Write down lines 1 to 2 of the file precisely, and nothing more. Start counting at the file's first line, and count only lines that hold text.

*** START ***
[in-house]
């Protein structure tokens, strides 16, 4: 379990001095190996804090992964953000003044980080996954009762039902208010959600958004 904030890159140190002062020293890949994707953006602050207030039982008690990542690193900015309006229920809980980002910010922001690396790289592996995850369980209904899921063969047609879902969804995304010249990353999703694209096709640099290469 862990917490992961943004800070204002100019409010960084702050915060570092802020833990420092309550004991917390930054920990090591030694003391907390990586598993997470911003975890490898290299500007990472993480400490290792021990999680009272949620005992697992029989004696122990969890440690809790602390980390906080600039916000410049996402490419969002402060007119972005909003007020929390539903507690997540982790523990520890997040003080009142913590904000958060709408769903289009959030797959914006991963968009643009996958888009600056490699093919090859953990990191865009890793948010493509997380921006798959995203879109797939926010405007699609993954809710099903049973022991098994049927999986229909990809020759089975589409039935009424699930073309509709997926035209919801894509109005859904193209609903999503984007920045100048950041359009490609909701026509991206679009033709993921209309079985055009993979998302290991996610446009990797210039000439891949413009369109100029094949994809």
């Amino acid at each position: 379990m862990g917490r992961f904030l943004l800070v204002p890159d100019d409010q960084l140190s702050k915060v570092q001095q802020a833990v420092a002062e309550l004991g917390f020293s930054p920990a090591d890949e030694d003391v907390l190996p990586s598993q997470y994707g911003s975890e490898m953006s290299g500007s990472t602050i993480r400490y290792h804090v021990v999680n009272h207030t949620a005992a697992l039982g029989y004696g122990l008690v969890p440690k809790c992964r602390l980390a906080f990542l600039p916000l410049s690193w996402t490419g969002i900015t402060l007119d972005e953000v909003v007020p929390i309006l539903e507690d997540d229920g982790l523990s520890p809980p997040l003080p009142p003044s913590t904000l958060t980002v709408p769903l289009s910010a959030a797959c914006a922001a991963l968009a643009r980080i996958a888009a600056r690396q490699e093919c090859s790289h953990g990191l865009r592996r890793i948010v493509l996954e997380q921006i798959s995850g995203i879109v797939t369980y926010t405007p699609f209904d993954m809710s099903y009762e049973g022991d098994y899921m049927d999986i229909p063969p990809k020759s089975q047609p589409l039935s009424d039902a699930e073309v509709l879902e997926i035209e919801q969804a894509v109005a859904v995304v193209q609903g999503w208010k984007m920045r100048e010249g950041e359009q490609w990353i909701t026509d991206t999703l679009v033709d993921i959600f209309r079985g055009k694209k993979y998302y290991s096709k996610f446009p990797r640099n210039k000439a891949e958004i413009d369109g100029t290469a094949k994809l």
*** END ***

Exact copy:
[in-house]
């Protein structure tokens, strides 16, 4: 379990001095190996804090992964953000003044980080996954009762039902208010959600958004 904030890159140190002062020293890949994707953006602050207030039982008690990542690193900015309006229920809980980002910010922001690396790289592996995850369980209904899921063969047609879902969804995304010249990353999703694209096709640099290469 862990917490992961943004800070204002100019409010960084702050915060570092802020833990420092309550004991917390930054920990090591030694003391907390990586598993997470911003975890490898290299500007990472993480400490290792021990999680009272949620005992697992029989004696122990969890440690809790602390980390906080600039916000410049996402490419969002402060007119972005909003007020929390539903507690997540982790523990520890997040003080009142913590904000958060709408769903289009959030797959914006991963968009643009996958888009600056490699093919090859953990990191865009890793948010493509997380921006798959995203879109797939926010405007699609993954809710099903049973022991098994049927999986229909990809020759089975589409039935009424699930073309509709997926035209919801894509109005859904193209609903999503984007920045100048950041359009490609909701026509991206679009033709993921209309079985055009993979998302290991996610446009990797210039000439891949413009369109100029094949994809």